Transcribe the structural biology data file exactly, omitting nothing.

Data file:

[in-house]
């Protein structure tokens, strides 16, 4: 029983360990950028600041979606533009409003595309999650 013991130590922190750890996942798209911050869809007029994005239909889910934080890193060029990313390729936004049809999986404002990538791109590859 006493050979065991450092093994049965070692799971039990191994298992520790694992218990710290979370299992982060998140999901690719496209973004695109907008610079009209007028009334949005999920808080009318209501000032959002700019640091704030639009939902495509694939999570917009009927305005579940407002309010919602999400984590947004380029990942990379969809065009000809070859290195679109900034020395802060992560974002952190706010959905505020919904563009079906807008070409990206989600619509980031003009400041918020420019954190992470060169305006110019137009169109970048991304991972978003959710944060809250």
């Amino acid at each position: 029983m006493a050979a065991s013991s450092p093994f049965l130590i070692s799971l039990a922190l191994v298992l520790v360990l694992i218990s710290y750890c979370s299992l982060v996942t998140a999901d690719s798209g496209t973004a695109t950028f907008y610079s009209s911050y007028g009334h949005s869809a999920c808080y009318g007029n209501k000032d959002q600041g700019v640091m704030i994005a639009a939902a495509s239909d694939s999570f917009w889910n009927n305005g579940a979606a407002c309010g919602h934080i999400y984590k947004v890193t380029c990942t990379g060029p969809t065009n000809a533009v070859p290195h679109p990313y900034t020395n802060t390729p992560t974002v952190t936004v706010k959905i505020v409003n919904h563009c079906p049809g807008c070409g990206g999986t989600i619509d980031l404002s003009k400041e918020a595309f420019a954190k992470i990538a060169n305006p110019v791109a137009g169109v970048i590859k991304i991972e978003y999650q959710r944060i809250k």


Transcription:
[in-house]
């Protein structure tokens, strides 16, 4: 029983360990950028600041979606533009409003595309999650 013991130590922190750890996942798209911050869809007029994005239909889910934080890193060029990313390729936004049809999986404002990538791109590859 006493050979065991450092093994049965070692799971039990191994298992520790694992218990710290979370299992982060998140999901690719496209973004695109907008610079009209007028009334949005999920808080009318209501000032959002700019640091704030639009939902495509694939999570917009009927305005579940407002309010919602999400984590947004380029990942990379969809065009000809070859290195679109900034020395802060992560974002952190706010959905505020919904563009079906807008070409990206989600619509980031003009400041918020420019954190992470060169305006110019137009169109970048991304991972978003959710944060809250």
């Amino acid at each position: 029983m006493a050979a065991s013991s450092p093994f049965l130590i070692s799971l039990a922190l191994v298992l520790v360990l694992i218990s710290y750890c979370s299992l982060v996942t998140a999901d690719s798209g496209t973004a695109t950028f907008y610079s009209s911050y007028g009334h949005s869809a999920c808080y009318g007029n209501k000032d959002q600041g700019v640091m704030i994005a639009a939902a495509s239909d694939s999570f917009w889910n009927n305005g579940a979606a407002c309010g919602h934080i999400y984590k947004v890193t380029c990942t990379g060029p969809t065009n000809a533009v070859p290195h679109p990313y900034t020395n802060t390729p992560t974002v952190t936004v706010k959905i505020v409003n919904h563009c079906p049809g807008c070409g990206g999986t989600i619509d980031l404002s003009k400041e918020a595309f420019a954190k992470i990538a060169n305006p110019v791109a137009g169109v970048i590859k991304i991972e978003y999650q959710r944060i809250k």